For years, a 300-ton granite boulder balanced atop a hill overlooking the town of Tandil in eastern Argentina. La Piedra Movediza (“the shifting stone”) was a popular tourist attraction in the early 20th century. Decades after the beloved boulder fell from its hilltop, a replica was installed in its place.
The stone was a fount of municipal pride, and served as the official city symbol of Tandil. People pantomimed holding up its prodigious weight while having their pictures taken. Bottles were placed under the boulder and broken as it teetered slowly on its fulcrum. In 1900, some traveling circus performers did acrobatics on its crest. But in 1912, the rock shifted for the last time and tumbled off the hill. No witnesses were present, and debates about how it fell persist to this day. The original stone can still be seen, lying broken at the foot of its former home.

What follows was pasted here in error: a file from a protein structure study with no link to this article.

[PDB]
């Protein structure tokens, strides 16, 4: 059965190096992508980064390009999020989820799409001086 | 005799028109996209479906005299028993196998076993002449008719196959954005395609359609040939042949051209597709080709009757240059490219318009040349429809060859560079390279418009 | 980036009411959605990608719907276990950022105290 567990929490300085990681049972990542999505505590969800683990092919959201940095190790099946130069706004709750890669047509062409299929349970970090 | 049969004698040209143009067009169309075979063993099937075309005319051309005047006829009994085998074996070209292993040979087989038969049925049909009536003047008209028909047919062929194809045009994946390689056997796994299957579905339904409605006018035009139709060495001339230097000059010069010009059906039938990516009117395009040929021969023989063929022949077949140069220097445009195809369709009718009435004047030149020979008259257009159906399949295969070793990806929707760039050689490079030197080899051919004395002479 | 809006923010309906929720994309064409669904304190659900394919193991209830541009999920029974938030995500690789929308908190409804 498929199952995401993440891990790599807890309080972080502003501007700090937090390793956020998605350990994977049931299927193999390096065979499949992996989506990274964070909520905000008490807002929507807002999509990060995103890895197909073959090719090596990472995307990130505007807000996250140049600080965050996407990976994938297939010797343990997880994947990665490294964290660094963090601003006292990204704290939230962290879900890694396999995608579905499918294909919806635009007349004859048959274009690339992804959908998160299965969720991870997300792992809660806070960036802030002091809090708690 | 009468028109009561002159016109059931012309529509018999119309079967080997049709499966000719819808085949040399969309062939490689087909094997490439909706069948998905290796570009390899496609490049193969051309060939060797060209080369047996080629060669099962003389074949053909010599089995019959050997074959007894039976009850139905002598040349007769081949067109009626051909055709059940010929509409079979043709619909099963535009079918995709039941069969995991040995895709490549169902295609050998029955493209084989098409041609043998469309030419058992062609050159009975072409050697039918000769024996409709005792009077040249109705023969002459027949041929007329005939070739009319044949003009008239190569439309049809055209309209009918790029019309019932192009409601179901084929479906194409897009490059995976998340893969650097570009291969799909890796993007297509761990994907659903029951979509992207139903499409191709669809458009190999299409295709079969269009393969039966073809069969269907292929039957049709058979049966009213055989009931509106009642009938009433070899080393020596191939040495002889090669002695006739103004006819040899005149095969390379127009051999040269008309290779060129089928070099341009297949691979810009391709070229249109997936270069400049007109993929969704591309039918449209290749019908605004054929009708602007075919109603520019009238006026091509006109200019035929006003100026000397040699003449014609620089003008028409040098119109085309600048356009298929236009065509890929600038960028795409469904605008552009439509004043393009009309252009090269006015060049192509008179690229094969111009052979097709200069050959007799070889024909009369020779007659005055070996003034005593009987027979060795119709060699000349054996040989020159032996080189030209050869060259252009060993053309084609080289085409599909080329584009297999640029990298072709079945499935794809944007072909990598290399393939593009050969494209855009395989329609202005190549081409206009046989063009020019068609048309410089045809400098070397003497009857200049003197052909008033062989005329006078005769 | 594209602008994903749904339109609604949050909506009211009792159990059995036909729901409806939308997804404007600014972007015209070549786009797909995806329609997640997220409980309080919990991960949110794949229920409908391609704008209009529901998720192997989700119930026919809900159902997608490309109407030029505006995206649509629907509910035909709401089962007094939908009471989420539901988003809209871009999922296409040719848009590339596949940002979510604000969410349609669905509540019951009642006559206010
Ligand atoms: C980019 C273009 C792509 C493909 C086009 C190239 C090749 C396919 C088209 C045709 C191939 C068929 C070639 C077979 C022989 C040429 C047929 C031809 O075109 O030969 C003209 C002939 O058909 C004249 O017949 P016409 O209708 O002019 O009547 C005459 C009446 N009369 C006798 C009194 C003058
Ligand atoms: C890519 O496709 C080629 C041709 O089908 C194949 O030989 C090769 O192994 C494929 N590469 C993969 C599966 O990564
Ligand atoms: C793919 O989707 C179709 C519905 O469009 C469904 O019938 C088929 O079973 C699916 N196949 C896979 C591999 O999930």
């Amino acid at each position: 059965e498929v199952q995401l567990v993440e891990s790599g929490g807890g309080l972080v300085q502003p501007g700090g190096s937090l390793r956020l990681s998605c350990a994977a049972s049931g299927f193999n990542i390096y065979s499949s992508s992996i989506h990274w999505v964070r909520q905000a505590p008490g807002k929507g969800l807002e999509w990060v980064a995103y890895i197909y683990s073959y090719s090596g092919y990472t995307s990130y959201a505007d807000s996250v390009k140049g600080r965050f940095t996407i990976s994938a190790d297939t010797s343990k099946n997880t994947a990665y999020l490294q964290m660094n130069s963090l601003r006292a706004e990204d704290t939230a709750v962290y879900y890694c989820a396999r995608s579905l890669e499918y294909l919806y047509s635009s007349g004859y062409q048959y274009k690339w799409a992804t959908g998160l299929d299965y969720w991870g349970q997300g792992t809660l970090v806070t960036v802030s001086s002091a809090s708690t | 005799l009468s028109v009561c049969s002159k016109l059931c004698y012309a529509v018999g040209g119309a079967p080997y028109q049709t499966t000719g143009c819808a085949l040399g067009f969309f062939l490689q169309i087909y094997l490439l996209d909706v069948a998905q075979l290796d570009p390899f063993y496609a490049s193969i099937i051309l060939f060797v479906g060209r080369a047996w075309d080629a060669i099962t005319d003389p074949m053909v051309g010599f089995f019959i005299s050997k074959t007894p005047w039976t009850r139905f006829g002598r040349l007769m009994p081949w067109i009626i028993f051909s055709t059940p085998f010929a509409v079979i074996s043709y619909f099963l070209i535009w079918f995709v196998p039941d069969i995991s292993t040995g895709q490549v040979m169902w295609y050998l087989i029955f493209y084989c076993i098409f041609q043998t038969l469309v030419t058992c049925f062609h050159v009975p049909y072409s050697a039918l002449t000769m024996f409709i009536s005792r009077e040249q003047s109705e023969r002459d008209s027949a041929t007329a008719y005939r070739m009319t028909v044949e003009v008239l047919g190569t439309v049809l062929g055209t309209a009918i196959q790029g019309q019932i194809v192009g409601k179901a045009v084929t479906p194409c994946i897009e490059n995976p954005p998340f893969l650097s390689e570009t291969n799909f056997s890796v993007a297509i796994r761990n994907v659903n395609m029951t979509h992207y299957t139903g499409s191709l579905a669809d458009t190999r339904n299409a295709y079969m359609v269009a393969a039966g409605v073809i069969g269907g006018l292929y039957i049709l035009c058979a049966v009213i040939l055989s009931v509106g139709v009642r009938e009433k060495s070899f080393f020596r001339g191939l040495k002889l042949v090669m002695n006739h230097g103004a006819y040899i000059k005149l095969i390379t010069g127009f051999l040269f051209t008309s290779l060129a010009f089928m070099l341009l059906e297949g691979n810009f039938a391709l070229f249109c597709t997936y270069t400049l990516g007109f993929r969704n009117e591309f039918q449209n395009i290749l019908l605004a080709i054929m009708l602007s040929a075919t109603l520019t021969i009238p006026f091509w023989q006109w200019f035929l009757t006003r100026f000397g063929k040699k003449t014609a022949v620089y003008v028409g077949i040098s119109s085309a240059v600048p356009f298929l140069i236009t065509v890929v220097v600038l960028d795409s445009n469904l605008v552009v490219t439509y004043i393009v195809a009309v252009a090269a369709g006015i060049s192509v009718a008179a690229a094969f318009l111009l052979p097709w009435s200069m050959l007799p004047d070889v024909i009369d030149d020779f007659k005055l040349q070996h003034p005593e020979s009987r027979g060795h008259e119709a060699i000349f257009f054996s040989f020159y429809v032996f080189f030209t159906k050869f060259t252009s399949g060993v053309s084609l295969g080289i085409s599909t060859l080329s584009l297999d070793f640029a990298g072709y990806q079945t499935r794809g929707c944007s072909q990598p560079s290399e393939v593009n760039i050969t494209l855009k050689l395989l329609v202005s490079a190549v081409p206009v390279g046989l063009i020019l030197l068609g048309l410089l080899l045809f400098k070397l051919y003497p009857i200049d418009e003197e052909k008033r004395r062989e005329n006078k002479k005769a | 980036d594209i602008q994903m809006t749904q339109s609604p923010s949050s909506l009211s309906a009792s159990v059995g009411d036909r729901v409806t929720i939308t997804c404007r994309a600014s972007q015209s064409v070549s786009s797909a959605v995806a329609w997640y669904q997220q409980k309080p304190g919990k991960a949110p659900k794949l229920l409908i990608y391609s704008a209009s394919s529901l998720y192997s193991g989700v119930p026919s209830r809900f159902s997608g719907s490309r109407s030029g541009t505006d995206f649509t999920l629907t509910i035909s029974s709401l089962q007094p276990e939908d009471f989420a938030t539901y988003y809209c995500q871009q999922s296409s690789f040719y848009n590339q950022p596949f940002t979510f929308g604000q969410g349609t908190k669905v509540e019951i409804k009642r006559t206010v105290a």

The people of Tandil have built a castle, archway, and a cliff-hugging auditorium in honor of their city’s symbol. In 2007, the town commissioned a replica of the rock, made of a metal framework covered in resin and synthetic fibers—sans the 19th-century graffiti that covered the original. The replica was affixed to the hill with a dozen strong bolts.
Along the short hike to the replica stone, interpretive panels explain the history of the stone. One describes the replica’s secure attachment to its base, and how it shall never fall by the forces of God or man. The views of the town from the hilltop are impressive, but the effusiveness of the town’s pride is reason enough to visit.
Know Before You Go
Check in with the helpful staff at the Tourist Information center downtown or near Castillo Morisco. On weekend afternoons, you can listen to public karaoke in the parking lot.